Feral hog management to include bounty program in Hays County for 2022

SAN MARCOS, TEXAS – Hays County will be continuing countywide feral hog management efforts in 2022 after receiving a $7,500 grant from Texas A&M AgriLife Extension Service Wildlife Services. The Hays County program will include a five-dollar bounty on feral hogs, one workshop, one webinar, a countywide survey and damage assessment, and the continuation of a volunteer-led trapping effort.

Hays County is an affiliate of the Central Texas Feral Hog Task Force and has partnered with The Meadows Center for Water and the Environment at Texas State University, the Cypress Creek Project, the San Marcos Watershed Initiative, and the Plum Creek Watershed Partnership to assist with the implementation, research and educational components of the program in 2022.

“The 2022 feral hog program in Hays County has a great opportunity for sustained success as we have received both the continued funding and support to coordinate on a regional scale with projects in Caldwell County,” said Nick Dornak, Director of Watershed Services at the Meadows Center.

Texas is home to an estimated 3 million feral hogs. Lacking sweat glands, hogs seek out shelter along creeks and rivers, which can result in contamination of those waterways, such as Cypress Creek and the San Marcos River.

Recognized as an invasive species, feral hogs are responsible for significant agricultural and property losses in Texas, exceeding $500 million each year.

“Feral hogs continue to pose significant problems for both agriculture producers and residential property owners in Hays County,” said Mark Jones, Hays County Commissioner.

Bounty Program – Beginning in February 2022, there will be two bounty claim opportunities per month for feral hogs harvested in Hays County.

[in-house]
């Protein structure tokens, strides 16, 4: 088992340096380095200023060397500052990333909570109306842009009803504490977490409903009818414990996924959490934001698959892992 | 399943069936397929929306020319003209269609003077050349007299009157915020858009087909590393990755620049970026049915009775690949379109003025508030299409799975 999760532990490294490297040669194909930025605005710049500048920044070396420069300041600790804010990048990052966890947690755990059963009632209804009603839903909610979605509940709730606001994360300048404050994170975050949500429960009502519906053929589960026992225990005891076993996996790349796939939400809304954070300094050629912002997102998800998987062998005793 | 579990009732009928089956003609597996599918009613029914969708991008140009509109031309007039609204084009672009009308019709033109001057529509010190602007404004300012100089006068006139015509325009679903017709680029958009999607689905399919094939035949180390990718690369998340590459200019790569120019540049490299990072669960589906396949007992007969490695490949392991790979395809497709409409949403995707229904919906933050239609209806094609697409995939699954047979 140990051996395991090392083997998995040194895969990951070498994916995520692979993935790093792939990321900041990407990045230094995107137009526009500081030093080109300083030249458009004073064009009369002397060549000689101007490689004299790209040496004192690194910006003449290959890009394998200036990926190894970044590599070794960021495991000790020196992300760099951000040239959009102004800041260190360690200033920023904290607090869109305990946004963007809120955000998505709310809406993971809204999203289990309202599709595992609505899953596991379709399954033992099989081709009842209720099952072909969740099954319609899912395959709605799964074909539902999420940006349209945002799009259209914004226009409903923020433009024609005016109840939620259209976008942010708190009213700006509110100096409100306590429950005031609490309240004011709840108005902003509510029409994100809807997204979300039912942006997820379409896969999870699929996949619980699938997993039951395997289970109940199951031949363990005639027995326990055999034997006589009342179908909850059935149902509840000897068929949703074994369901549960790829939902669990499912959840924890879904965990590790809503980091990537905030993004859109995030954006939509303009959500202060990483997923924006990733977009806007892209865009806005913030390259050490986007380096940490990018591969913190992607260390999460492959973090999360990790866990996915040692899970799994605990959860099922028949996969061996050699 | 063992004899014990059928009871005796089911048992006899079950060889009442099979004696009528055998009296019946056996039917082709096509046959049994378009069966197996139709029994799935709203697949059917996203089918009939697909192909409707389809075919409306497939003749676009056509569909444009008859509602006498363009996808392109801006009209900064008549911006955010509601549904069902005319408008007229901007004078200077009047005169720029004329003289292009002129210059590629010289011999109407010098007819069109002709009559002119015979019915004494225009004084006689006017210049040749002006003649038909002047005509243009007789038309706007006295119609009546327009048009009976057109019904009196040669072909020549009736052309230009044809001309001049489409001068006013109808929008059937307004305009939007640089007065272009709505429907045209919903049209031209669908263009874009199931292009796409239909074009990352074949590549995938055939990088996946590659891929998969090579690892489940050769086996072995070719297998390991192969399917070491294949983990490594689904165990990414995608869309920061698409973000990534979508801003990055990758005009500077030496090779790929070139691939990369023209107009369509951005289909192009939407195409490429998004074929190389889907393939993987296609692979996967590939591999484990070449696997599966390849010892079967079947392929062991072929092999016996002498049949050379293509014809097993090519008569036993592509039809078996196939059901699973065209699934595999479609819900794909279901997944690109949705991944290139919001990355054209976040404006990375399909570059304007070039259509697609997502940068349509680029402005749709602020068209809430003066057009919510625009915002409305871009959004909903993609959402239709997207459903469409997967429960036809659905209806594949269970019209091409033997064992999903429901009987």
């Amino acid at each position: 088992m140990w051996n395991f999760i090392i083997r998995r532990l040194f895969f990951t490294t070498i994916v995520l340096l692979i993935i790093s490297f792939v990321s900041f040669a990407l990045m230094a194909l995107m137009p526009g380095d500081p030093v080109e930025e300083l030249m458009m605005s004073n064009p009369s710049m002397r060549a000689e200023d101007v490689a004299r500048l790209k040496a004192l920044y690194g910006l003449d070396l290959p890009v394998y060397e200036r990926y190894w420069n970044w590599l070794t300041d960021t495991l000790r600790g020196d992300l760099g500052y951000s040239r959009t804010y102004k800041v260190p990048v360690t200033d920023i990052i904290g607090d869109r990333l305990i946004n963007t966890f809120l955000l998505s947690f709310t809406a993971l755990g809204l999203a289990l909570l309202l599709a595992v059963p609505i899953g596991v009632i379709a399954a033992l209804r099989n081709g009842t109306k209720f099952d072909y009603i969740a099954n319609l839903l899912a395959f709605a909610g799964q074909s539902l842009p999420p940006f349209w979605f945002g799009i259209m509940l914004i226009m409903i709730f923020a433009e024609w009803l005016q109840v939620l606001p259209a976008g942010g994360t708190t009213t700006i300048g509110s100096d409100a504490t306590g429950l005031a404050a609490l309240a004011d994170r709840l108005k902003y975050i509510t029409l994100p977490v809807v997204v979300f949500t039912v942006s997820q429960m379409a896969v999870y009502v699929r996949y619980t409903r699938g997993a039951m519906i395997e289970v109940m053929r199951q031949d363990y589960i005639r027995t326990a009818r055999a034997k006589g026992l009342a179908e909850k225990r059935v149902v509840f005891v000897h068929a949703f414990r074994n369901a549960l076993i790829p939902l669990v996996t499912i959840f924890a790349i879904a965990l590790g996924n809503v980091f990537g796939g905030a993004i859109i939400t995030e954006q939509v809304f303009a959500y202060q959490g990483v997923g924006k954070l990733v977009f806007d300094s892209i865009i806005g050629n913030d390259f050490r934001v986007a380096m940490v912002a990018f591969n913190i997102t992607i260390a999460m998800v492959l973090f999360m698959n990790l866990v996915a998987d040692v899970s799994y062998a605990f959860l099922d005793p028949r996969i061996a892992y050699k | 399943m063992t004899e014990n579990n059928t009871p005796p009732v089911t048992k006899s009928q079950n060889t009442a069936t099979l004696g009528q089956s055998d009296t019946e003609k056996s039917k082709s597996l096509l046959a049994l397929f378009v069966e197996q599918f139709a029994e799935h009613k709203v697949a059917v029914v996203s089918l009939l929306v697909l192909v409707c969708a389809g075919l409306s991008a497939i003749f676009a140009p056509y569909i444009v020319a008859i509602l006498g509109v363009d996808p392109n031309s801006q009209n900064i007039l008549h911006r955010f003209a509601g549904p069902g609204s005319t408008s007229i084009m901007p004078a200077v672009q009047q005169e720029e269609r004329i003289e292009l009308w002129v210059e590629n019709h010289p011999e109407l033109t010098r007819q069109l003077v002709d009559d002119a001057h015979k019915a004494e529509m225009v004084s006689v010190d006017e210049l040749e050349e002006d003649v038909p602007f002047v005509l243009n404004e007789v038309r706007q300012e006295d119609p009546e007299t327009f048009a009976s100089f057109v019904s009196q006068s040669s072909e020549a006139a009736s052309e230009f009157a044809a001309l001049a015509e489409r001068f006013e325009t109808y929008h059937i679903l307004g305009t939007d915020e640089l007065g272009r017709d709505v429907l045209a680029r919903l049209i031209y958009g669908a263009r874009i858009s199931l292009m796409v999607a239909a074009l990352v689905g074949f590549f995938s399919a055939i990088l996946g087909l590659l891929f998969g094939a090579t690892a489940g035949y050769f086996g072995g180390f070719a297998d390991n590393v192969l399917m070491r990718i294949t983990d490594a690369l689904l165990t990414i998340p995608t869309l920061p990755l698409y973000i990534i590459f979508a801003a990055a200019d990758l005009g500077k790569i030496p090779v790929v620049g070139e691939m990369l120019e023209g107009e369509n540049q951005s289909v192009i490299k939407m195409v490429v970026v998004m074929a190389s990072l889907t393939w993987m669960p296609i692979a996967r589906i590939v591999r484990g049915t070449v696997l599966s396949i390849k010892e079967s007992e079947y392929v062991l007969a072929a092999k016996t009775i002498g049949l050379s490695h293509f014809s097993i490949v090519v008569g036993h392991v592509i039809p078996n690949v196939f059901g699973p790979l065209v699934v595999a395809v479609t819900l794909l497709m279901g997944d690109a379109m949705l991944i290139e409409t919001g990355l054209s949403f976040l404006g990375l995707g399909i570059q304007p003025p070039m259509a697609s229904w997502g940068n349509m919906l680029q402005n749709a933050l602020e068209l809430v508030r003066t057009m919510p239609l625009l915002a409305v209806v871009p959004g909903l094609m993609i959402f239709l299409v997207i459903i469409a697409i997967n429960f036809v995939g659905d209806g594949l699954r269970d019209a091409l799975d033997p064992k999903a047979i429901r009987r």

A five-dollar per hog bounty will be paid by check on tails and/or certified buying station receipts. Participants will be required to complete a W-9 and a participation form, which can be obtained at the Hays County bounty station or from the Central Texas Feral Hog Task Force Website.

Hays County Extension Office
200 Stillwater Rd
Wimberley, TX 78676
Second Mondays from 8am to 12pm
Feb. 14 to July 11, 2022
Hays County Precinct 2
5458 FM 2770
Kyle, TX 78640
Third Fridays from 10am to 1pm
Feb. 18 to July 15, 2022

Other Programs – The Plum Creek Watershed Partnership will coordinate educational workshops for Hays and Caldwell County stakeholders throughout the spring and summer of 2022.

Final dates and locations for landowners, hunters, trappers, and conservationists to learn more about managing wild pig populations and damage will be provided in the coming weeks.

Additionally, landowners engaging with the Hays County feral hog program will have the opportunity to participate in an ongoing, remote-operated feral hog trap sharing cooperative.

These remote-operated traps were upgraded in 2021 to enable live video feed sharing.

For more information on these programs and to complete your 2022 feral hog survey, visit the project website, http://www.feralhogtaskforce.com/hays, or email the Task Force at feralhog@txstate.edu.

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  1. Great news about the feral hog program. My question is why is there a city owned trap in my neighborhood, which we were told would be monitored. The trap is broken and has never been monitored. Are we really serious about this?

  2. When contacted on your question, Hays County Commissioner Mark Jones replied that
    “Feral political hogs continue to pose significant problems for both commercial and
    residential property tax payers in Hays County.” Jones also added that, “Safety alone
    dictates that we must learn to eat from the same political trough, or face exposure.”

  3. I’m an individual living in Kyle and interested in hunting furrow hogs.Is there any ranchers inviting hunters on their property to hunt these furrow hogs?

    1. Hey Clarence,

      I hear them hogs holding office in Kyle will ‘give it up’ for a hundred dollar bill
      and a Mano Amiga cap. Sorry, but ain’t nothin’ but farel hogs on our ranch.
      Furrow hogs are found only on farms with fresh plowed fields. What’s more,
      I heard they tried making one wear a Mano Amiga hat and found out there’s
      just some things that a real hog won’t do.

  4. We retired and sold our ranch last year. Feral hogs destroy all life , plants and other wildlife life , which are barely surviving as a species. They were created by man not nature. They must be removed to save nature

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